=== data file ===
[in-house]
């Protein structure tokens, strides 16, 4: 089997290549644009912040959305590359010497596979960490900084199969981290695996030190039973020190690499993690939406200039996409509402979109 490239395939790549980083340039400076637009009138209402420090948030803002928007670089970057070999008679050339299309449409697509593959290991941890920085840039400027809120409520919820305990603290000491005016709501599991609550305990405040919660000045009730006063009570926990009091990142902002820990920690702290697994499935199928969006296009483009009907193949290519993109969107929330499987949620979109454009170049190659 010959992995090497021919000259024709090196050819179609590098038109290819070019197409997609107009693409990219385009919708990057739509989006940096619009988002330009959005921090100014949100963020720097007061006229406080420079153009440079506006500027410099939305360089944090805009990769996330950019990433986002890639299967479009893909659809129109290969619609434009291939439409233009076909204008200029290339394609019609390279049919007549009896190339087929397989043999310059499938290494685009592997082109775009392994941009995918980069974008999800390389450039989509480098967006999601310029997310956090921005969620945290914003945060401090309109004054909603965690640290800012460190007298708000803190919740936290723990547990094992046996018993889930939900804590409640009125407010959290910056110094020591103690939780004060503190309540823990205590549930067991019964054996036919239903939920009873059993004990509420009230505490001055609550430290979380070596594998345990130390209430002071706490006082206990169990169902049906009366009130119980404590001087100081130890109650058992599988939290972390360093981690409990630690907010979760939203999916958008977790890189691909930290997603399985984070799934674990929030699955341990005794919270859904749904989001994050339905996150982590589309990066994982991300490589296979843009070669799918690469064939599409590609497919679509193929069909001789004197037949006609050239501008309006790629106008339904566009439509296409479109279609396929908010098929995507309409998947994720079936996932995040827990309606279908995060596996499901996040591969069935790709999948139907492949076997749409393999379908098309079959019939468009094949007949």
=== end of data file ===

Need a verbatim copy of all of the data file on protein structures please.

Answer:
[in-house]
């Protein structure tokens, strides 16, 4: 089997290549644009912040959305590359010497596979960490900084199969981290695996030190039973020190690499993690939406200039996409509402979109 490239395939790549980083340039400076637009009138209402420090948030803002928007670089970057070999008679050339299309449409697509593959290991941890920085840039400027809120409520919820305990603290000491005016709501599991609550305990405040919660000045009730006063009570926990009091990142902002820990920690702290697994499935199928969006296009483009009907193949290519993109969107929330499987949620979109454009170049190659 010959992995090497021919000259024709090196050819179609590098038109290819070019197409997609107009693409990219385009919708990057739509989006940096619009988002330009959005921090100014949100963020720097007061006229406080420079153009440079506006500027410099939305360089944090805009990769996330950019990433986002890639299967479009893909659809129109290969619609434009291939439409233009076909204008200029290339394609019609390279049919007549009896190339087929397989043999310059499938290494685009592997082109775009392994941009995918980069974008999800390389450039989509480098967006999601310029997310956090921005969620945290914003945060401090309109004054909603965690640290800012460190007298708000803190919740936290723990547990094992046996018993889930939900804590409640009125407010959290910056110094020591103690939780004060503190309540823990205590549930067991019964054996036919239903939920009873059993004990509420009230505490001055609550430290979380070596594998345990130390209430002071706490006082206990169990169902049906009366009130119980404590001087100081130890109650058992599988939290972390360093981690409990630690907010979760939203999916958008977790890189691909930290997603399985984070799934674990929030699955341990005794919270859904749904989001994050339905996150982590589309990066994982991300490589296979843009070669799918690469064939599409590609497919679509193929069909001789004197037949006609050239501008309006790629106008339904566009439509296409479109279609396929908010098929995507309409998947994720079936996932995040827990309606279908995060596996499901996040591969069935790709999948139907492949076997749409393999379908098309079959019939468009094949007949």